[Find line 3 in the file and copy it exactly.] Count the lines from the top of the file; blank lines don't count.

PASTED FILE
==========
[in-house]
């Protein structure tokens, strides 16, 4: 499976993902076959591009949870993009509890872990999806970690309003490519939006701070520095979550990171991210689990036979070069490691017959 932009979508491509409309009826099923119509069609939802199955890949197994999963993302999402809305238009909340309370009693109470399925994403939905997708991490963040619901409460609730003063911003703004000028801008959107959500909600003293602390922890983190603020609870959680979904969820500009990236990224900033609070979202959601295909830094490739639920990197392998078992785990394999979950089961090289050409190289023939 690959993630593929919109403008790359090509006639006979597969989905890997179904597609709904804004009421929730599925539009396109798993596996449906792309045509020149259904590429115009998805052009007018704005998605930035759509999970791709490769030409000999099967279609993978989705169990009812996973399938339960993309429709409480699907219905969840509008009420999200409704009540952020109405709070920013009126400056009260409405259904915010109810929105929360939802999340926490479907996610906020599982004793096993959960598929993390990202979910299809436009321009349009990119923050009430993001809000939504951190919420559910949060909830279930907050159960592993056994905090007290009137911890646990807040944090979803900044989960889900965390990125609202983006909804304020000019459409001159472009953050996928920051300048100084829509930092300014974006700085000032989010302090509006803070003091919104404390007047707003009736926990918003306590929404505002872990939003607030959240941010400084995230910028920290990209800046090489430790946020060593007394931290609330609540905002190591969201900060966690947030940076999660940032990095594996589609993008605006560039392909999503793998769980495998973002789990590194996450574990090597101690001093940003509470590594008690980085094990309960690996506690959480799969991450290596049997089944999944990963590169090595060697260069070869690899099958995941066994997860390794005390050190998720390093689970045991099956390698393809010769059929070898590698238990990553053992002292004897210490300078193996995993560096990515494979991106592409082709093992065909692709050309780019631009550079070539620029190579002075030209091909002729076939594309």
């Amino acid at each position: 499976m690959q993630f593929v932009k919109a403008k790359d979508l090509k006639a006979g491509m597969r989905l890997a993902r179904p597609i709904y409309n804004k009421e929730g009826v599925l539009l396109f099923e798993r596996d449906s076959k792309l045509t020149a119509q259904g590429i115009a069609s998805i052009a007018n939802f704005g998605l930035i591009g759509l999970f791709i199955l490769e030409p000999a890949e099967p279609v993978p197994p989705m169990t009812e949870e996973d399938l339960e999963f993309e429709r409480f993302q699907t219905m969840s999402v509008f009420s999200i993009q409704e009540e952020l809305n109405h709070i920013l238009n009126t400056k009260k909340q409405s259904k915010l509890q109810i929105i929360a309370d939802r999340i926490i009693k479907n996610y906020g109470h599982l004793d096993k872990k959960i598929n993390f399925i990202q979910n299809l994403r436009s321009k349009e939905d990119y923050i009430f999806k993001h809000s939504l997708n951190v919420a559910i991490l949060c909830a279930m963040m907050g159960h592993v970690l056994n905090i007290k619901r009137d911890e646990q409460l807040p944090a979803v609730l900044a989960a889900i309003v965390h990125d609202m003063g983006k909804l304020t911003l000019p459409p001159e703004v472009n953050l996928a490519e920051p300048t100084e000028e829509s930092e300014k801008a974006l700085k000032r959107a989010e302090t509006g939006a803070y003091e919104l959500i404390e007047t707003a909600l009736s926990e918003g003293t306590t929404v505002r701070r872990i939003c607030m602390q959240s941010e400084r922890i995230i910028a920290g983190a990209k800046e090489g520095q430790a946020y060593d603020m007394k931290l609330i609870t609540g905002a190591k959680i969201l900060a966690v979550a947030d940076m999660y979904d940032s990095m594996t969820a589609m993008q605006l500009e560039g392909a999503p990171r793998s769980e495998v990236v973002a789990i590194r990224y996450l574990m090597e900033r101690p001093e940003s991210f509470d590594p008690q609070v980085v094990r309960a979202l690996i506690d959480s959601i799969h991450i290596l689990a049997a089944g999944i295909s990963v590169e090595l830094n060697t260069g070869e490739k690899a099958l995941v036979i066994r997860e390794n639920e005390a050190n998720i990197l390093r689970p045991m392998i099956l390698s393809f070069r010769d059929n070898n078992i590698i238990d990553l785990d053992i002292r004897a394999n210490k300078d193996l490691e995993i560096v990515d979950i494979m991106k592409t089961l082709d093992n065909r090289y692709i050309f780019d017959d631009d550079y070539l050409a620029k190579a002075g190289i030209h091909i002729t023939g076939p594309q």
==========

């Amino acid at each position: 499976m690959q993630f593929v932009k919109a403008k790359d979508l090509k006639a006979g491509m597969r989905l890997a993902r179904p597609i709904y409309n804004k009421e929730g009826v599925l539009l396109f099923e798993r596996d449906s076959k792309l045509t020149a119509q259904g590429i115009a069609s998805i052009a007018n939802f704005g998605l930035i591009g759509l999970f791709i199955l490769e030409p000999a890949e099967p279609v993978p197994p989705m169990t009812e949870e996973d399938l339960e999963f993309e429709r409480f993302q699907t219905m969840s999402v509008f009420s999200i993009q409704e009540e952020l809305n109405h709070i920013l238009n009126t400056k009260k909340q409405s259904k915010l509890q109810i929105i929360a309370d939802r999340i926490i009693k479907n996610y906020g109470h599982l004793d096993k872990k959960i598929n993390f399925i990202q979910n299809l994403r436009s321009k349009e939905d990119y923050i009430f999806k993001h809000s939504l997708n951190v919420a559910i991490l949060c909830a279930m963040m907050g159960h592993v970690l056994n905090i007290k619901r009137d911890e646990q409460l807040p944090a979803v609730l900044a989960a889900i309003v965390h990125d609202m003063g983006k909804l304020t911003l000019p459409p001159e703004v472009n953050l996928a490519e920051p300048t100084e000028e829509s930092e300014k801008a974006l700085k000032r959107a989010e302090t509006g939006a803070y003091e919104l959500i404390e007047t707003a909600l009736s926990e918003g003293t306590t929404v505002r701070r872990i939003c607030m602390q959240s941010e400084r922890i995230i910028a920290g983190a990209k800046e090489g520095q430790a946020y060593d603020m007394k931290l609330i609870t609540g905002a190591k959680i969201l900060a966690v979550a947030d940076m999660y979904d940032s990095m594996t969820a589609m993008q605006l500009e560039g392909a999503p990171r793998s769980e495998v990236v973002a789990i590194r990224y996450l574990m090597e900033r101690p001093e940003s991210f509470d590594p008690q609070v980085v094990r309960a979202l690996i506690d959480s959601i799969h991450i290596l689990a049997a089944g999944i295909s990963v590169e090595l830094n060697t260069g070869e490739k690899a099958l995941v036979i066994r997860e390794n639920e005390a050190n998720i990197l390093r689970p045991m392998i099956l390698s393809f070069r010769d059929n070898n078992i590698i238990d990553l785990d053992i002292r004897a394999n210490k300078d193996l490691e995993i560096v990515d979950i494979m991106k592409t089961l082709d093992n065909r090289y692709i050309f780019d017959d631009d550079y070539l050409a620029k190579a002075g190289i030209h091909i002729t023939g076939p594309q």